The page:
Emily Hicks and John Carmichael were appointed dispatchers July 1, 1989. 
John Carmichael replaces Neal O'Connor as a full time dispatcher. Emily Hicks 
fills the newly created fourth dispatcher position. 

John W. Wilhelmi was appointed Sergeant, August 31, 1989, replacing the 
retired Sergeant George W. Kingsbury. 

Officer Thomas P. McNiff attended the D.A.R.E. academy July 9th through 
July 21, 1989. As the D.A.R.E. Officer, he will be offering the Drug Abuse 
Resistance Education Program which is a highly structured intensive curriculum 
on a basic precept that elementary school children lack sufficient social 
skills to resist peer pressure and say "NO" to drugs. D.A.R.E. Officers do 
not use scare tactics of traditional drug education that focus on the dangers 
of abuse. Instead they work with children to raise their self-esteem, to 
learn to make decisions on their own, and to identify positive alternatives to 
alcohol and drug use. Tom will be starting his program in January, 1990. 



31 



TRAINING 

Our Police Officers wilt now be qualifying with their sidearms twice a 
year. To meet these needs, a joint venture between the Corrections Academy 
located at the Medfield State Hospital, and the Westwood Police Department 
enabled us to build a pistol range on state property along Route 27. This 
allows us easy access to the range and the ability to stay at peak qualifying 
f i tness. 

All routine training will be conducted in house by qualified Criminal 
Justice Training Counsel Instructors. This allows me to oversee the training 
and to assure that the strictest of standards are upheld. 

I would like to thank Auxiliary Police Chief Vincent Cellucci for his 
dedication to service to his community. As usual, his department handled the 
needed Town functions with excellence. 

Respectfully submitted, 

Richard D. Hurley 
CHIEF OF POLICE 



€9 




Sgt. George W. Kingsbury 



32 



STATISTICS FOR THE YEAR 1989 ARE AS FOLLOWS; 



Accident reports 


248 


Ambulance trips 


371 


Arrests 


139 


Arson 


4 


Assistance to citizens 


613 


Automobi les 




reported stolen 


9 


recovered 


11 


citations 


891 


Breaking and Entering 


25 


attempted 


6 


Burglar alarms answered 


758 


Bomb scares 





Civil matters and family problems 


71 


Closed homes checked 


58 


Disturbances 


27 


Emergency calls 


106 


Doors and windows found unlocked or open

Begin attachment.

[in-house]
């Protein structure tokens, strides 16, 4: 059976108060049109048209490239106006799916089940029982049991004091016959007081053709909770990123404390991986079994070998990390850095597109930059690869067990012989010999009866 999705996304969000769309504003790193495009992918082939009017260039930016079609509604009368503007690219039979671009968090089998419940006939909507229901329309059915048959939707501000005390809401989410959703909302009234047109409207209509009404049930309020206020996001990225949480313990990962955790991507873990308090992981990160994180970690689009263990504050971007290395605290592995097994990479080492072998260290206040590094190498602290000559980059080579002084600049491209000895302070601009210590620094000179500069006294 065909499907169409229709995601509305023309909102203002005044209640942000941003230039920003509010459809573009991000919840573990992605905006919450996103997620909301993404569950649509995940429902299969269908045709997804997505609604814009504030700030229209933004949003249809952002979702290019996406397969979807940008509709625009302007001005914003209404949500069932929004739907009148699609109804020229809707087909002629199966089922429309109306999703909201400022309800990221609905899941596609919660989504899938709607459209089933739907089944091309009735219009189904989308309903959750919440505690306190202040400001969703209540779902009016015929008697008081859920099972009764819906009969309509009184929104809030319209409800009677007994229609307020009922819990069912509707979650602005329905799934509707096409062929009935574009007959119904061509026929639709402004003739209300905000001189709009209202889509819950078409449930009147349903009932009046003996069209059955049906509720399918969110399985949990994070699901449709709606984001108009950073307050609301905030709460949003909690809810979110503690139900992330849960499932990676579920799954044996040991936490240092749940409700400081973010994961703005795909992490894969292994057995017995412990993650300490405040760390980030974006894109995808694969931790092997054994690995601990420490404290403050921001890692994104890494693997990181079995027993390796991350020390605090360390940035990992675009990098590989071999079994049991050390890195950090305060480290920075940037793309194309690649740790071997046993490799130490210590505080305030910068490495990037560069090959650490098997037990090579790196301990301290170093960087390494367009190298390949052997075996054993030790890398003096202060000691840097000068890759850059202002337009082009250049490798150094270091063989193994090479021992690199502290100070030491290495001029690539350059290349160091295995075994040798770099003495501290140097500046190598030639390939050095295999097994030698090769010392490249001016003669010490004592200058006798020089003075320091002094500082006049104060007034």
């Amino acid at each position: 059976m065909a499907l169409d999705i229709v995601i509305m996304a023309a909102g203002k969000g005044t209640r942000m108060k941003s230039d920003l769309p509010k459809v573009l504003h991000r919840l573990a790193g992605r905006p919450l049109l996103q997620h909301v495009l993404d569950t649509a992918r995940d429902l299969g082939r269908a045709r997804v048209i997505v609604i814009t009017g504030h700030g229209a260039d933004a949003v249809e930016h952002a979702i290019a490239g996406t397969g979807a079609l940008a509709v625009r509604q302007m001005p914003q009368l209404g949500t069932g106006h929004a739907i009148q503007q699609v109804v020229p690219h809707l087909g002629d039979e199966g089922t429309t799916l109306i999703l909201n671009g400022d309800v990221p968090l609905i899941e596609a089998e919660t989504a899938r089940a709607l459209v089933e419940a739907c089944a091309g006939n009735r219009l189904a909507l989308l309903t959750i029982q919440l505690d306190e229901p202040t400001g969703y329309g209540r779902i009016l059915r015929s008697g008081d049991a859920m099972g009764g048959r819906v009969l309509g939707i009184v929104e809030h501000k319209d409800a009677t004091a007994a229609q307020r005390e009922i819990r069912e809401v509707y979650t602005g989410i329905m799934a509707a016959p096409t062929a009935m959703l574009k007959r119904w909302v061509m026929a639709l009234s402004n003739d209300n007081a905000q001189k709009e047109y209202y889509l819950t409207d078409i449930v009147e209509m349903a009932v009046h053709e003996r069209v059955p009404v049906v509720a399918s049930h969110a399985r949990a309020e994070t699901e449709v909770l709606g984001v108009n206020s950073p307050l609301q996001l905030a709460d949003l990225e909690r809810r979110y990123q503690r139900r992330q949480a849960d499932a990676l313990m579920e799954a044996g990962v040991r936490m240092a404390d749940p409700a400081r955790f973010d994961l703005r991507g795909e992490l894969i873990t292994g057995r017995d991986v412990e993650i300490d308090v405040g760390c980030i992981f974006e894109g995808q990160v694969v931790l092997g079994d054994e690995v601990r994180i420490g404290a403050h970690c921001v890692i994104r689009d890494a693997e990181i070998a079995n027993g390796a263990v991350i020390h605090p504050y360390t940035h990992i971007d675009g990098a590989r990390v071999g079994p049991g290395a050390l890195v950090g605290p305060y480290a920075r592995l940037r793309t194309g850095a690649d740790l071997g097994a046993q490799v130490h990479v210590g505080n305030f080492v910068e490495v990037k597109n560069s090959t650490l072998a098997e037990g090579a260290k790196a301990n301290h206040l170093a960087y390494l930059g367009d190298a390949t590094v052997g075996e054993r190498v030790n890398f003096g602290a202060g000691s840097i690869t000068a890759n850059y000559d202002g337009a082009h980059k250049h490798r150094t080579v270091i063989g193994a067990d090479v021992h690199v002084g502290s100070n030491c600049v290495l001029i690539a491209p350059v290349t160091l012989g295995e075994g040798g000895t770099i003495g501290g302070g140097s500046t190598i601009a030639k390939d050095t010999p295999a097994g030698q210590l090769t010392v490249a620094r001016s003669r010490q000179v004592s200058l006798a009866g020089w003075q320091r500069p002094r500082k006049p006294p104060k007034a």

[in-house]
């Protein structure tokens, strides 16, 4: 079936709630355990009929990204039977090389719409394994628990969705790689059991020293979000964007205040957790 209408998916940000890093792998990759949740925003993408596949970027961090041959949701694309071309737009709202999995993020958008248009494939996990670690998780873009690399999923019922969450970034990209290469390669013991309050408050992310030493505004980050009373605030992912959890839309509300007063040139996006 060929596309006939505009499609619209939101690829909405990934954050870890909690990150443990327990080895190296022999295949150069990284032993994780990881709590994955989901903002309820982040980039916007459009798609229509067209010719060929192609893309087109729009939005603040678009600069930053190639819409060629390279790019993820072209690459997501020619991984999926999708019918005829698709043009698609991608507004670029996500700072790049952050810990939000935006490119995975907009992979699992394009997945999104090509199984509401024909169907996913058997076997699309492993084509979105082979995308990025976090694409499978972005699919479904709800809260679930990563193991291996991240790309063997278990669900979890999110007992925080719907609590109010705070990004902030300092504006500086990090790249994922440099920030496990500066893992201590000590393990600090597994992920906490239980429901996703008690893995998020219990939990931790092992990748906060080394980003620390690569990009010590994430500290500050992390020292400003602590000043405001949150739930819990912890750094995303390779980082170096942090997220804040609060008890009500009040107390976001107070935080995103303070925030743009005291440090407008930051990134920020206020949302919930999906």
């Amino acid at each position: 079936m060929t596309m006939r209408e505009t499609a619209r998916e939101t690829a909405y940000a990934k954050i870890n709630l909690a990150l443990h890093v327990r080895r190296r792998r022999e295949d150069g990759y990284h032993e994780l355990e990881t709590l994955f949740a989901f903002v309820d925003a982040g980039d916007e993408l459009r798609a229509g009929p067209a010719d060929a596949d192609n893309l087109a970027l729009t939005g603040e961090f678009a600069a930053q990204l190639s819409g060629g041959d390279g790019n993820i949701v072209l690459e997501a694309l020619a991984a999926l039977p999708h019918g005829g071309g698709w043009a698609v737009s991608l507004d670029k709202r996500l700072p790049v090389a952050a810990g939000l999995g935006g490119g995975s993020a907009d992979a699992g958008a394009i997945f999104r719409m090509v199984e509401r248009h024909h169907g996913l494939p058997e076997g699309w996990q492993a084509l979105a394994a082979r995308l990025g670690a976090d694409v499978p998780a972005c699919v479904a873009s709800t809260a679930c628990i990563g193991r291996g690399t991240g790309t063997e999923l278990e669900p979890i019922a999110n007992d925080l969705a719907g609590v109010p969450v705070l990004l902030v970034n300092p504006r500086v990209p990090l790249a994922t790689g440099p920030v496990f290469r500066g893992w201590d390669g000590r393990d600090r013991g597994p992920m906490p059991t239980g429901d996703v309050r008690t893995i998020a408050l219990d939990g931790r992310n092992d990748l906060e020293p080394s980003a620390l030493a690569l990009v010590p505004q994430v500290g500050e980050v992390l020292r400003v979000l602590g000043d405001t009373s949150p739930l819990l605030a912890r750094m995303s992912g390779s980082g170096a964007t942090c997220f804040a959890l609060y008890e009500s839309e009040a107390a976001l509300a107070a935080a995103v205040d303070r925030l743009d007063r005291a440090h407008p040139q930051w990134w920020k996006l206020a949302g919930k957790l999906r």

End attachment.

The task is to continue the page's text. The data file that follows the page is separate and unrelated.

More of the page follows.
257 


Persons held in protective custody 


28 


Funeral escorts 


29 


Investigations of miscellaneous complaints 


1305 


Larceny 


106 


Lost children reported 


5 


Lost children found by Police 


2 


Malicious destruction of property 


179 


Mischievous acts 


68 


Missing persons from State Hospital 


29 


Missing patients located by Police 


18 


Missing persons reported 


21 


Missing persons located 


21 


Messages delivered 


31 


Sudden deaths investigated 


7 


Suspicious vehicles 


161 


Suspicious persons 


98 


Suspicious or annoying calls 


82 


Assaults 


8 


Accosting 


2 


Indecent exposure 


1 



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34 



FIRE DEPARTMENT 



To the Honorable Board of Selectmen 
and Residents of Medfield: 



I hereby submit my first Annual Report as Fire Chief. My first five 
months as Chief have been very busy and very rewarding. 

The year 1989 has brought about many changes for the Fire Department. In 
January following the retirement of Deputy Chief Ellis Allen, former Chief 
Joseph E. Ryan, promoted Captain Charles G. Seavey to the rank of Deputy 
Chief, and myself, at the time a Lieutenant, to the rank of Captain. Also 
appointed were three new firefighters, Thomas McNiff, William Donovan and 
Robert Kennedy, Jr. 

In July, Chief Ryan retired and I accepted the position of Chief. Chief 
Ryan is to be commended for his efforts and the commitment he made to the Town 
for over forty years. I wish him good health and a well deserved rest in his 
retirement. 

In September, I promoted firefighters Thomas LaPlante, Jr. and Richard 
Rogers to the rank of Lieutenant and in October, three more new members were 
appointed, Paul Cutler, Darrah March and Robert Bond, Jr. 

Training has been held on a bimonthly basis for all department personnel. 
In addition to our own training, many members attended courses given by the 
Massachusetts State Fire Academy on different aspects of f iref ighting. In 
December, the Fire Academy conducted a course on Interior Fire Attack at the 
station. 

Incidents that were responded to for the year 1989 increased by fifty to 
a total of three hundred and fifty-nine. A large burden to our budget this 
year has been the Medfield State Hospital facility which we responded to